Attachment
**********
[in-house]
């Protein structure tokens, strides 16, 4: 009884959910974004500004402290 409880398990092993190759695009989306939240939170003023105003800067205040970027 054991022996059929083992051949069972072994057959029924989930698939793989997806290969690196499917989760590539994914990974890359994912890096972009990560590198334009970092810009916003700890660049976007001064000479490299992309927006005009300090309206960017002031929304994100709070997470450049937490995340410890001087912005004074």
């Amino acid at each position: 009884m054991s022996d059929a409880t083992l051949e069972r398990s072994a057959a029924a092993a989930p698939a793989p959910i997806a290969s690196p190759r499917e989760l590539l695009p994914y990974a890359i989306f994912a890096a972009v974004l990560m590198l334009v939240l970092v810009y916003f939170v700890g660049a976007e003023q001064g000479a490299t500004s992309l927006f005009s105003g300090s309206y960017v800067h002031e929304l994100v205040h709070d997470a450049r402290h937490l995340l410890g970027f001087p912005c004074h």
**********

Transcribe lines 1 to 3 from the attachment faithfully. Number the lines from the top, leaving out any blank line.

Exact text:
[in-house]
């Protein structure tokens, strides 16, 4: 009884959910974004500004402290 409880398990092993190759695009989306939240939170003023105003800067205040970027 054991022996059929083992051949069972072994057959029924989930698939793989997806290969690196499917989760590539994914990974890359994912890096972009990560590198334009970092810009916003700890660049976007001064000479490299992309927006005009300090309206960017002031929304994100709070997470450049937490995340410890001087912005004074």
């Amino acid at each position: 009884m054991s022996d059929a409880t083992l051949e069972r398990s072994a057959a029924a092993a989930p698939a793989p959910i997806a290969s690196p190759r499917e989760l590539l695009p994914y990974a890359i989306f994912a890096a972009v974004l990560m590198l334009v939240l970092v810009y916003f939170v700890g660049a976007e003023q001064g000479a490299t500004s992309l927006f005009s105003g300090s309206y960017v800067h002031e929304l994100v205040h709070d997470a450049r402290h937490l995340l410890g970027f001087p912005c004074h």